Charming swore his heart stopped beating when he turned on the path to find his baby girl pale and swaying on her feet. Then she started to go down and it was like a spell had broken. He closed the ten or so feet between them in a fraction of a second and caught her under her arms before she hit the ground. He gently guided her to the forest floor, bracing the back of her head with his palm, all the while calling her name in an attempt to bring her around.

What the hell had happened?! She'd been fine when they left. She'd been fine during the hike. Hell, she'd been fine when she talked to him not even five minutes earlier! This couldn't be magic; if there was someone in town who'd wanted to hurt her, they would have known about it.

No, this wasn't magic. It was something physical. Her face was practically devoid of color. Her breathing seemed normal, if still a little labored from their walk. He shook her shoulders but all he got in response was a groan.

It was on the third call of her name that she stirred. A soft whimper turned into a groan as she started to regain consciousness. Her eyelids fluttered and eventually dragged open. "Dad?" she asked groggily.

She sounded so young, so much like the little girl Charming wished he could have known. It was all he could do not to drag her onto his lap and cradle her like the little girl she once was.

A disoriented Emma tried to sit up but Charming held her down. The last thing he wanted for her to lose consciousness again. "Shh, easy, kiddo. Take it slow, all right?" His stubborn baby girl wriggled under his grasp. "Emma, stop."

Her still hazy eyes flashed in annoyance at the command but she did obey. "What happened?"

"I was kind of hoping you could tell me. You called out and then just collapsed. How are you feeling now?"

She frowned. "Hot. Tired. Thirsty." And then the haze cleared. "I passed out."

"Yes." Now that she was thinking clearly, he felt comfortable allowing her to move. "Do you think you can try sitting up?"


Charming held one hand out to her, which she grasped, and placed his other hand behind her back as he slowly helped her sit. Once she was upright, he continued to hold her and watched her face to make sure she was all right. When it appeared as if she was going to stay conscious, he let out a breath of relief.

He ran over what she'd said when he'd asked how she felt. She'd felt hot and tired, which was normal of someone just regaining consciousness. But thirsty … "Emma, were you thirsty before you passed out?"


His poor baby girl was still struggling somewhat to catch up. He smiled gently at her. "When you first came around, I asked how you felt and you said you were thirsty. Do you remember feeling thirsty before you passed out?"

She frowned as she mulled over the question. "Actually, yeah. My mouth was really dry and I remember thinking I couldn't wait to get to the toll bridge because there'd be water there."

So it was as he thought. Though Charming was glad to hear the confirmation of his theory, he was now left with a conundrum. His poor baby girl was dehydrated but they were out in the middle of the woods without any way to get her the water she'd need to make the trek back to civilization.


Then what Emma had said struck him. The toll bridge! That was the answer, not just because Emma could get something to drink there but also because there was a road, which meant an ambulance could meet them there.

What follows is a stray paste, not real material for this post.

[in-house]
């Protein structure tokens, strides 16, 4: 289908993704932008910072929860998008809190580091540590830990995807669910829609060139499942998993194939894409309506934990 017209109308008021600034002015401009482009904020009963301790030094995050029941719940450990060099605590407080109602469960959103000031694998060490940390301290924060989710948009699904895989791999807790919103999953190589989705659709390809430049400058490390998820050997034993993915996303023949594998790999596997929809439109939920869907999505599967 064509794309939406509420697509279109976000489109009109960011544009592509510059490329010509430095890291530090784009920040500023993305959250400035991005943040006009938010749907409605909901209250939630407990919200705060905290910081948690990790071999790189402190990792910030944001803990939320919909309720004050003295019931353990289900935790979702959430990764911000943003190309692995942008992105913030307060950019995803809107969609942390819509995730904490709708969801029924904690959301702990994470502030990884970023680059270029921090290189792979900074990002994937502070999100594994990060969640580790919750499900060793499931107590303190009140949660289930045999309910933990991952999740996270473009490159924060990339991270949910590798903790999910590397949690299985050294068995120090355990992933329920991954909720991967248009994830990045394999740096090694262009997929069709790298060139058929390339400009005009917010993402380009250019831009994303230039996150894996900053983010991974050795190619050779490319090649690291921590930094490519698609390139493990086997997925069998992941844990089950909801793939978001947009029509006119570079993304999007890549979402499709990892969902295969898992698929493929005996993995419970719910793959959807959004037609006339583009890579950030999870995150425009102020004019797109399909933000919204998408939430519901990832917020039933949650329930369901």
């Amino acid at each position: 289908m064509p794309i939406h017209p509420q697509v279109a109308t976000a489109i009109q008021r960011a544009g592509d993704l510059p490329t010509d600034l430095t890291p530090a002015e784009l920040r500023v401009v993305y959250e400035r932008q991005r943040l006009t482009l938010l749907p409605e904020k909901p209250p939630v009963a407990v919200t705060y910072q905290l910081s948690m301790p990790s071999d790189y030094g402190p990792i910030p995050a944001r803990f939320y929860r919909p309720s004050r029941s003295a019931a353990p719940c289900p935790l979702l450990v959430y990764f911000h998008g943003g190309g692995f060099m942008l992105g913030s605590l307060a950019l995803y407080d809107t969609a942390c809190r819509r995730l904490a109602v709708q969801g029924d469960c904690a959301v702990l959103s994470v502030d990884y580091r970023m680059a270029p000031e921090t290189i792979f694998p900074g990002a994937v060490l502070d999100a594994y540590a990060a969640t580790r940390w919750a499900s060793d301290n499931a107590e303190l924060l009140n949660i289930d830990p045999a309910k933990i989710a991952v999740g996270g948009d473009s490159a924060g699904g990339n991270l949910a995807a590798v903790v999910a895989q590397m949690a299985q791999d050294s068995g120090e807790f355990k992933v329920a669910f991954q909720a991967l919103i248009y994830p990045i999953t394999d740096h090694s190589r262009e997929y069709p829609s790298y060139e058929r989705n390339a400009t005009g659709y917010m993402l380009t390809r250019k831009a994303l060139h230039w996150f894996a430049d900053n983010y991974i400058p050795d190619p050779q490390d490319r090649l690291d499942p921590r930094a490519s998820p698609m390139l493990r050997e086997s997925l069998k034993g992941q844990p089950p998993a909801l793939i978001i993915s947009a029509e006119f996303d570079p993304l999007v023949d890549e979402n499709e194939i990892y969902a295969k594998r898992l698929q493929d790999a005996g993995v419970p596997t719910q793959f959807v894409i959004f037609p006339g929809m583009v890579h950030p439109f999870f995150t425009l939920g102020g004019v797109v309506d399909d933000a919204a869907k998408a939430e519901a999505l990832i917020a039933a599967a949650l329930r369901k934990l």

His baby girl wasn't going to be at all enthused about the idea of the ambulance but frankly, Charming didn't care. If she was dehydrated enough to pass out, she needed more than a couple sips of stream water to replenish her fluids. He shut his eyes and tried to visualize the distance to the toll bridge from their position. It was farther than he really liked but it was doable. They'd just have to go slow so as not to tax Emma's dehydrated system.

Charming opened his eyes and returned his gaze to his sick baby girl. The color was returning to her cheeks, thank the heavens. "The bridge is our best bet but you should rest another few minutes. I just have to make a couple calls and then we'll get going."

"You're not calling Mom, are you?" Emma groaned.

A relieved chuckle escaped Charming's lips. At least she was starting to sound like herself again. "Sorry, kiddo, she's second on my list. She had my head when I didn't call her about the ice cave and I'd rather not repeat that experience."

Emma gave a little smile at that. "Dare I ask who's first on the list, then?" She got it after a second. "You're calling an ambulance."

"Yes, I am."

He was prepared for an argument. He was prepared to offer her the slew of reasons why her fainting spell required a trip to the emergency room but the argument never came. Instead, she simply heaved a resigned sigh. "Wonderful."

In an effort to calm her obvious exasperation with the entire situation, Charming smiled at her. "Not exactly how you imagined your day going when you woke up this morning, is it?"

"No, not so much. This is so embarrassing."

"Hey, this stuff happens. No need to be embarrassed."

She leveled a loving glare at him. "You're not the one who's going to be sitting in an ambulance."

He chuckled. "All right, point taken."

Then she did something that filled his heart to the brim with love: she shifted closer to him and nestled her head on his shoulder. All of a sudden, the years seemed to melt away and he felt like his little girl was a little girl, one who seeking comfort from her daddy.

Charming wrapped his arm around Emma's shoulders and for a long beat, he just held her. Then she pulled out of the embrace and heaved a sigh. "Okay, fine, call the ambulance and then call Mom. Let's get this over with. Oh, and Dad?"


"Can you call Killian, too?"

He smiled and brushed his thumb down his little girl's cheek. After the panic of the last few minutes, he'd give her anything she wanted. "Of course, kiddo." And then, because he knew his daughter, he decided to go with a joke. "You sure you're ready for this? Things are going to be pretty annoying from here on out."

She smiled. "Not at all but let's do it anyway."

It was all he could do to resist the urge to hug her again and never let her go. "That's my girl."